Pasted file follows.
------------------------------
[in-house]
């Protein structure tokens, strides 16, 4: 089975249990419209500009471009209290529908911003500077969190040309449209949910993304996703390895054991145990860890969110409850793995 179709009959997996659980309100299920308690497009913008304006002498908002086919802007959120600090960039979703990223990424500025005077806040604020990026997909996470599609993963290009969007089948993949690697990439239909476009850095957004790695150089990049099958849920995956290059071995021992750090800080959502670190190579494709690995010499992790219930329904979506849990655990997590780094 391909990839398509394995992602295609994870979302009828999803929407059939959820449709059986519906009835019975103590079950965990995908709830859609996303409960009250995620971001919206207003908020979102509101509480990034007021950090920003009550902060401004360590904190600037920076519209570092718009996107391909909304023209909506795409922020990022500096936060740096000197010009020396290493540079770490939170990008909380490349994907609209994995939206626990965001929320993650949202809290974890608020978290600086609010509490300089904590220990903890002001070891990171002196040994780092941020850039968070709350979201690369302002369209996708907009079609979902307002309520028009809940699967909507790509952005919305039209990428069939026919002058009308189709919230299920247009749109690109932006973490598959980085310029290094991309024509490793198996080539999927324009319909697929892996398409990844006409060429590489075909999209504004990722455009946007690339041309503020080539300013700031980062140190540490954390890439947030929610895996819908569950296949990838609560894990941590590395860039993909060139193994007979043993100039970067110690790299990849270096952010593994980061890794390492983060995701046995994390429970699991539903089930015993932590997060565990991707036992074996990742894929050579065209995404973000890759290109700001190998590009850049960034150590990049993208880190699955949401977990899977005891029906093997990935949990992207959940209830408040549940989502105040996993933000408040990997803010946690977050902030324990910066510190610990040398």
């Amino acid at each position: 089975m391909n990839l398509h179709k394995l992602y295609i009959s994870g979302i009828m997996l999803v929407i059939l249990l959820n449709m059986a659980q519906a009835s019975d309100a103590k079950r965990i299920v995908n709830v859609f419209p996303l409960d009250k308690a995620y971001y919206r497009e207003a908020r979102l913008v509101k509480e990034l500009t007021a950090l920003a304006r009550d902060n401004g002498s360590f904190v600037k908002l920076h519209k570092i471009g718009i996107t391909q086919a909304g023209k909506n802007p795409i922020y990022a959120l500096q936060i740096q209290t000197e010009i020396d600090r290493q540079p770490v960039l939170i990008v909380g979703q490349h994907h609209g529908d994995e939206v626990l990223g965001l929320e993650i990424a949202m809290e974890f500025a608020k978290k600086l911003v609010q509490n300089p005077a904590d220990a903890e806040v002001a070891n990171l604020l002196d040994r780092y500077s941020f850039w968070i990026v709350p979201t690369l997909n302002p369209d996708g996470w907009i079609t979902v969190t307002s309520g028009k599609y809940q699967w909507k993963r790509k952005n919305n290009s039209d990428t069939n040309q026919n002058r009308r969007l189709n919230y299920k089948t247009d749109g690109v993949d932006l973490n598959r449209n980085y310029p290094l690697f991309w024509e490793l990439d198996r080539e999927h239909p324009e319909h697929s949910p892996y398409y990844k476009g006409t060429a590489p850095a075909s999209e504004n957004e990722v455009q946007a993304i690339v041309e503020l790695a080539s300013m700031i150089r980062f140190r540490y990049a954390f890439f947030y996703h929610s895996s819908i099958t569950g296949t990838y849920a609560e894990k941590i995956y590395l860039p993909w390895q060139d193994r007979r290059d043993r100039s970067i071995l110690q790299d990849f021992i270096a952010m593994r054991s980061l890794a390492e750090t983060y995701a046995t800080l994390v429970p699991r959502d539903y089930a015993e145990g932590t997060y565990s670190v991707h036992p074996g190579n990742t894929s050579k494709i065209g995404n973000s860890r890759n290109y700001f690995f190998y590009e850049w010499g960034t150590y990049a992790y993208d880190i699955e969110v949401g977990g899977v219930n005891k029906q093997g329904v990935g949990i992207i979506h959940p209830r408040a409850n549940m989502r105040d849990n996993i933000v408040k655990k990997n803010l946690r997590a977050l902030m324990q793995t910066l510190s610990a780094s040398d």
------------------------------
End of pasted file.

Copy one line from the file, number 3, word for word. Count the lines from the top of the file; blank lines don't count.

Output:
């Amino acid at each position: 089975m391909n990839l398509h179709k394995l992602y295609i009959s994870g979302i009828m997996l999803v929407i059939l249990l959820n449709m059986a659980q519906a009835s019975d309100a103590k079950r965990i299920v995908n709830v859609f419209p996303l409960d009250k308690a995620y971001y919206r497009e207003a908020r979102l913008v509101k509480e990034l500009t007021a950090l920003a304006r009550d902060n401004g002498s360590f904190v600037k908002l920076h519209k570092i471009g718009i996107t391909q086919a909304g023209k909506n802007p795409i922020y990022a959120l500096q936060i740096q209290t000197e010009i020396d600090r290493q540079p770490v960039l939170i990008v909380g979703q490349h994907h609209g529908d994995e939206v626990l990223g965001l929320e993650i990424a949202m809290e974890f500025a608020k978290k600086l911003v609010q509490n300089p005077a904590d220990a903890e806040v002001a070891n990171l604020l002196d040994r780092y500077s941020f850039w968070i990026v709350p979201t690369l997909n302002p369209d996708g996470w907009i079609t979902v969190t307002s309520g028009k599609y809940q699967w909507k993963r790509k952005n919305n290009s039209d990428t069939n040309q026919n002058r009308r969007l189709n919230y299920k089948t247009d749109g690109v993949d932006l973490n598959r449209n980085y310029p290094l690697f991309w024509e490793l990439d198996r080539e999927h239909p324009e319909h697929s949910p892996y398409y990844k476009g006409t060429a590489p850095a075909s999209e504004n957004e990722v455009q946007a993304i690339v041309e503020l790695a080539s300013m700031i150089r980062f140190r540490y990049a954390f890439f947030y996703h929610s895996s819908i099958t569950g296949t990838y849920a609560e894990k941590i995956y590395l860039p993909w390895q060139d193994r007979r290059d043993r100039s970067i071995l110690q790299d990849f021992i270096a952010m593994r054991s980061l890794a390492e750090t983060y995701a046995t800080l994390v429970p699991r959502d539903y089930a015993e145990g932590t997060y565990s670190v991707h036992p074996g190579n990742t894929s050579k494709i065209g995404n973000s860890r890759n290109y700001f690995f190998y590009e850049w010499g960034t150590y990049a992790y993208d880190i699955e969110v949401g977990g899977v219930n005891k029906q093997g329904v990935g949990i992207i979506h959940p209830r408040a409850n549940m989502r105040d849990n996993i933000v408040k655990k990997n803010l946690r997590a977050l902030m324990q793995t910066l510190s610990a780094s040398d």